Depp's Inferno

The actor is going to hell and back to star in a dramatisation of the life of Dante
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The Independent Culture

He has embodied an eccentric range of cinematic roles ranging from the sadistic singing barber Sweeney Todd, to a neurotic Willy Wonka and the wistful Edward Scissorhands.

But now Johnny Depp is to take on what is arguably his most challenging role yet: he will star in an adaptation of a modern-day drama based on the life of the Italian Renaissance poet, Dante, during the time he conceived his magnum opus, The Divine Comedy.

Depp's film production company, Infinitum Nihil, has bought the screen rights to the modern-day mystery novel, In the Hand of Dante, by Nick Tosches. The book, published in 2002, revolves around the same theme of the afterlife and hell's fiery inferno as The Divine Comedy, with parallel storylines involving Dante in 14th-century Italy as he tries to complete the work, and a contemporary plot involving a fictionalised version of the author, named simply Tosches, who is asked to authenticate what might be Dante's original manuscript.

Depp is to play Tosches but it is not yet known who will play the part of Dante. In the book, the author casts himself as an Indiana Jones-style protagonist who begins an intrepid journey after a gangster named Louie presents him with a stolen manuscript of Dante's epic. He sets out to authenticate it, an endeavour which leads him on a quest that spans the globe and takes a series of twists and turns, encountering several dead bodies along the way.

In quieter moments, Tosches reflects on the career of the medieval poet and there are "flashbacks" to Dante's life during the time he was gaining inspiration to complete the poem which became his life's work.

When In the Hand of Dante was published, it was classified as a pseudo-literary thriller in the same vein as Dan Brown's blockbuster, The Da Vinci Code. Tom Tivnan, features editor of The Bookseller, said: "In terms of the book world, there is a real appetite for books such as The Da Vinci Code and The Shadow of the Wind [by Carlos Ruiz Zafon]. A lot of them follow on from Dan Brown but with some of them, there are more literary overtones, such as The Dante Club [by Matthew Pearl], which is all about the translation of Dante and a murder mystery."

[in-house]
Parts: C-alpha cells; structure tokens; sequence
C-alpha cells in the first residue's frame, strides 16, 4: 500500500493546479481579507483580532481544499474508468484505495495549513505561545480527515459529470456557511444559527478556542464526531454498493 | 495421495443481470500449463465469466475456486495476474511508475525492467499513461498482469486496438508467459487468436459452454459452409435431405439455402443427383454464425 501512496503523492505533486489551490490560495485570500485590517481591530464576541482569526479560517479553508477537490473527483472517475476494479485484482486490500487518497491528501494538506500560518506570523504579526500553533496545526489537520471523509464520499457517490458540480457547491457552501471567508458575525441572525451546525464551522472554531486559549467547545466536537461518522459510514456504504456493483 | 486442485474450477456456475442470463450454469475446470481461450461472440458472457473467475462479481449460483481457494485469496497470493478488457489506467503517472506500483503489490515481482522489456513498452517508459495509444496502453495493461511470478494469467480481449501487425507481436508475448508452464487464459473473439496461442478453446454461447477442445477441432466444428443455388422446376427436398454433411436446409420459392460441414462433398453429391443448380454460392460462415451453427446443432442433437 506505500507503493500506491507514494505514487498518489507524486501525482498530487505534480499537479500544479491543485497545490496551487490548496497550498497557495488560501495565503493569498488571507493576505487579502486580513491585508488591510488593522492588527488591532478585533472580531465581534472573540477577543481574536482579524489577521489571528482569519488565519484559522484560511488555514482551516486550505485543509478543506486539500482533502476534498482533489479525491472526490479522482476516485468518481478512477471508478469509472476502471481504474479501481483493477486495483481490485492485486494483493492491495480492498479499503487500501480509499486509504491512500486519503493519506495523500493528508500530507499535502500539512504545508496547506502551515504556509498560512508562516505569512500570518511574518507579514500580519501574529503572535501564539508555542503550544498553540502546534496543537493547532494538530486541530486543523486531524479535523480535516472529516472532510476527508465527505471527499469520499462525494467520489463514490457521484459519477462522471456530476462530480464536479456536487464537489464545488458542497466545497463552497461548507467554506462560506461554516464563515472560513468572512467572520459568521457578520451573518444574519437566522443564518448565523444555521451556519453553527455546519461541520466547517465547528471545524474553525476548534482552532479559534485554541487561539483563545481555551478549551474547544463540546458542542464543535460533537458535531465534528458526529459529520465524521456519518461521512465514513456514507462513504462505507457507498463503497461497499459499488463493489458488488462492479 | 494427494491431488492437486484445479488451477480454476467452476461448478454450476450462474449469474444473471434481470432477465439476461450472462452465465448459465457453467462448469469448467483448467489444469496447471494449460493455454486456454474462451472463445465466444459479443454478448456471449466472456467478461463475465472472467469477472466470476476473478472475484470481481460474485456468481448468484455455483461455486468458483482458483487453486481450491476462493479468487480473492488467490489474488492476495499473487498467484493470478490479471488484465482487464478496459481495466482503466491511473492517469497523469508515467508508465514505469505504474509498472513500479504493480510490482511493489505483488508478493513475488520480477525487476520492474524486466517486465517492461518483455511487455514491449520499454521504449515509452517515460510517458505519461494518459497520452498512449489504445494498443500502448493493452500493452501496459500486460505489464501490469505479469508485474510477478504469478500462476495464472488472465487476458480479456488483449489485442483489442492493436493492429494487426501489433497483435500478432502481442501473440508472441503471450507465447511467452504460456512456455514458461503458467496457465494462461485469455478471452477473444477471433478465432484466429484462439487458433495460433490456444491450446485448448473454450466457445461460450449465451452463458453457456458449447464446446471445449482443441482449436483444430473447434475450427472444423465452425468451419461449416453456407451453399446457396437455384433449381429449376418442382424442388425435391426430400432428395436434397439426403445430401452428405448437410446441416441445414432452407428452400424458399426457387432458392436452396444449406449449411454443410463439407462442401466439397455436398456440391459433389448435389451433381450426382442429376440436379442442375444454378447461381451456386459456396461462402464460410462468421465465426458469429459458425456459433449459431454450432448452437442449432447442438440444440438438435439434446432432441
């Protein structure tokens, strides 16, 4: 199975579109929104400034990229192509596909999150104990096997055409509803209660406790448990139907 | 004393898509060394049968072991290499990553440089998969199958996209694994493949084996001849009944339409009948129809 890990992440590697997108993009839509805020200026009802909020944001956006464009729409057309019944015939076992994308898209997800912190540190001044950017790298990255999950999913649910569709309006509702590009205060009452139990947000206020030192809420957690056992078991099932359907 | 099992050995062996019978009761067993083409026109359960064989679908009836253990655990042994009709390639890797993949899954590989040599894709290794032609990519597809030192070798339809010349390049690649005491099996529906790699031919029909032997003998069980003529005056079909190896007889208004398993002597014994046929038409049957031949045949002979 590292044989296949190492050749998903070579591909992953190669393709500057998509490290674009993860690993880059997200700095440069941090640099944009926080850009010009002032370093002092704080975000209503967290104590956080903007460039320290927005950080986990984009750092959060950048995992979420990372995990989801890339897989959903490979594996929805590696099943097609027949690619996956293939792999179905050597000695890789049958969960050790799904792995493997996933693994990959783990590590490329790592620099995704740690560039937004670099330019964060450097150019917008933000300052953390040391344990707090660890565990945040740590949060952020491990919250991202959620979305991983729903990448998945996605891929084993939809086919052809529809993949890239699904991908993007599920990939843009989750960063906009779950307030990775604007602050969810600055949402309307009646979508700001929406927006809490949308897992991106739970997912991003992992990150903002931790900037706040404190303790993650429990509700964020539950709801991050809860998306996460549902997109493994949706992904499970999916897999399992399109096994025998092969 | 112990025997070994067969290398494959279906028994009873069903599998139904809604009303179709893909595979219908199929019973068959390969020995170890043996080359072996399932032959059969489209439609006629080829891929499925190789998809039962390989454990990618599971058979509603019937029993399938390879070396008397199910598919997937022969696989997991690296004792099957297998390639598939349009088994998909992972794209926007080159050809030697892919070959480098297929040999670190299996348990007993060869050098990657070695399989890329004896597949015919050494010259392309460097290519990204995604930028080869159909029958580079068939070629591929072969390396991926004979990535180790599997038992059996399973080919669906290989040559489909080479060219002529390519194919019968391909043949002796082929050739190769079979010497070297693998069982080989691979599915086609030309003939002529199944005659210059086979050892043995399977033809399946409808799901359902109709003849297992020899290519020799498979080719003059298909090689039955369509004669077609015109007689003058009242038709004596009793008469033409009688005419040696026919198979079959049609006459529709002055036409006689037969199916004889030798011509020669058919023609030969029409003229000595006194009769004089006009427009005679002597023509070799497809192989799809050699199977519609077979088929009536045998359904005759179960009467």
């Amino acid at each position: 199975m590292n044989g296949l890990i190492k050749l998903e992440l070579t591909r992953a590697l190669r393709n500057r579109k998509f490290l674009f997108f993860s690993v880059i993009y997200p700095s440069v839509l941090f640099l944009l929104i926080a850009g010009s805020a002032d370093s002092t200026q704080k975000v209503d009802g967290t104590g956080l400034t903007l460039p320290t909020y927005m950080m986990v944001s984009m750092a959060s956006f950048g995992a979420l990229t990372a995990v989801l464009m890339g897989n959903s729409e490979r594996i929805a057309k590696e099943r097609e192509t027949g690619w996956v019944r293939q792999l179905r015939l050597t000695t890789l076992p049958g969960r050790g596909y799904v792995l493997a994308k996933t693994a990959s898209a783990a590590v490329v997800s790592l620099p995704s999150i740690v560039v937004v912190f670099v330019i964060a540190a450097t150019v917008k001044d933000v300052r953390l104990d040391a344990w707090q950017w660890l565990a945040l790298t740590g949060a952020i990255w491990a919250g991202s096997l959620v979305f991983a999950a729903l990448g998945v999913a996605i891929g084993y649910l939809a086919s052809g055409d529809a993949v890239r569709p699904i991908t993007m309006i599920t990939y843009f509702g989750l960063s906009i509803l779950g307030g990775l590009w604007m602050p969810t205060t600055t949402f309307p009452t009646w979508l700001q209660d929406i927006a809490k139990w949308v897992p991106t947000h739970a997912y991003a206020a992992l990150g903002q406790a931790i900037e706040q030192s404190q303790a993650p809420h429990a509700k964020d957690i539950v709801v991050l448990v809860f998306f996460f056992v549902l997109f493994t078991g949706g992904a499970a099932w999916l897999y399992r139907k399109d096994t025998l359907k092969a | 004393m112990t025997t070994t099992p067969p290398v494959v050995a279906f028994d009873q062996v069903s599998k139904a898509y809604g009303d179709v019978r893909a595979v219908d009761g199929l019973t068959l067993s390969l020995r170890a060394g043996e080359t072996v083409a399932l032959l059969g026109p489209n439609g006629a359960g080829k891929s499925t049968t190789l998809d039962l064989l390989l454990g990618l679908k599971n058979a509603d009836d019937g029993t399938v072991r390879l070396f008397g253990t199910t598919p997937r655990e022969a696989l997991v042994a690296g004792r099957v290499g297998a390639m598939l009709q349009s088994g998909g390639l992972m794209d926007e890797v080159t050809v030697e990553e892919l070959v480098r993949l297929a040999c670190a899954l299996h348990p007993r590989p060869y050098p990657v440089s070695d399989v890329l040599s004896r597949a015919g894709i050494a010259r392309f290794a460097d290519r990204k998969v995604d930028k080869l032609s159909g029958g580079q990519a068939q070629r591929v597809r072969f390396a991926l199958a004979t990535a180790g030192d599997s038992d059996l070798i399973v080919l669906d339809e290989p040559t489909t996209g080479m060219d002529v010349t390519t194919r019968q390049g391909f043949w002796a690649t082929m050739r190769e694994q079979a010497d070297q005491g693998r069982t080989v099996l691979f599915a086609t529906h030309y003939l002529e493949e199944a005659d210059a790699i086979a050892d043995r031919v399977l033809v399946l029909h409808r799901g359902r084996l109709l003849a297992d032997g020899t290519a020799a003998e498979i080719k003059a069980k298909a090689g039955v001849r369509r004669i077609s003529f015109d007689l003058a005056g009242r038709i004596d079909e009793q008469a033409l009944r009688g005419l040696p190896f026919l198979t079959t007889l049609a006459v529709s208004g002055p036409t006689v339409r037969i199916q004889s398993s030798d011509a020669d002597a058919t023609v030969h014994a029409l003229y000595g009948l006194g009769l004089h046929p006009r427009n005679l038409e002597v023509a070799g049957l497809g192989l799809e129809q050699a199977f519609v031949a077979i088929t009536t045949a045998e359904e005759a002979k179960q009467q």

Tivnan said that, while the critical and commercial success of film adaptations based on bestseller books were never a guarantee – The Da Vinci Code, starring Tom Hanks, was badly received at the Cannes film festival, for one – the mix of Depp's Hollywood bankability and the literary elements in the plot boded well for filmmakers.

"A lot of people respond to this kind of thing because in some ways, they can learn about Dante without having to actually read his work themselves," he said.

The Divine Comedy, written between 1308 and 1321, constructs a vision of the Christian afterlife. It is composed of 14,000 lines divided into three main sections called "Inferno", "Purgatorio" and "Paradiso". The poem tells of Dante's journey through the three realms of the dead, with the Roman poet Virgil guiding him through Hell and Purgatory, while Beatrice, who Dante was never permitted to marry in real life, takes him through Heaven.